From the press release:
From December 2006 to March 2007, Heritage Foundation scholars conducted a computer simulation and gaming exercise that examined the likely economic and policy consequences of a major oil disruption in the Persian Gulf. The exercise utilized a realistic scenario, state-of-the-art macroeconomic modeling, and a knowledgeable team of subject-matter experts from government, business, academia, and research institutes from around Washington, D.C.
This project was a proof-of-principle investigation that combined computer modeling and gaming to capture how U.S. decisions during a crisis might affect how global energy markets and the U.S. economy adjust to sudden and significant disruptions of oil supplies. In this scenario, the United States responded to a crisis precipitated by an attempted Iranian blockade of the Strait of Hormuz.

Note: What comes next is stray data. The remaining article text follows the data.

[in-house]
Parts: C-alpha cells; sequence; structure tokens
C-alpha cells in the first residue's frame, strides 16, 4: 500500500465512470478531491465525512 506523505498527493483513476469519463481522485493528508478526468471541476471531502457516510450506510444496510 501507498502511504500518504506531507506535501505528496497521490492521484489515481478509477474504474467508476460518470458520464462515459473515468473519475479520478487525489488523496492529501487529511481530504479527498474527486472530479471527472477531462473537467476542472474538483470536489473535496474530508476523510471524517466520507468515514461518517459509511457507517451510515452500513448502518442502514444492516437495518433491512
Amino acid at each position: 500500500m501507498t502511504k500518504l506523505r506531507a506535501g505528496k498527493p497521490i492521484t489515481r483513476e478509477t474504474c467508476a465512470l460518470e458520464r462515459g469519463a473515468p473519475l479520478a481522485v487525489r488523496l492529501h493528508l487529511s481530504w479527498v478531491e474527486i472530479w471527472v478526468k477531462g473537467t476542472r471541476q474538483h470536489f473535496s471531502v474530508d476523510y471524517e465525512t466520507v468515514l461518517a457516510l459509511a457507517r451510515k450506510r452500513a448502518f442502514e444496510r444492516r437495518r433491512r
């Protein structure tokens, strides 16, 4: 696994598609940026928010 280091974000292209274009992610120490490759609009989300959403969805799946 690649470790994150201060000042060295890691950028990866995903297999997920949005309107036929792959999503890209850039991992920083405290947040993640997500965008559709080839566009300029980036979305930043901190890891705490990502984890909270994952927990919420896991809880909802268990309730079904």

They found that under worst-case circumstances:
- Real (inflation-adjusted) gross domestic product (GDP) would fall by over $161 billion in the fourth quarter of 2007;
- Private non-farm employment would decline by over 1 million jobs by the middle of 2008; and
- Real disposable personal income would be more than $260 billion lower by the fourth quarter of 2007. MORE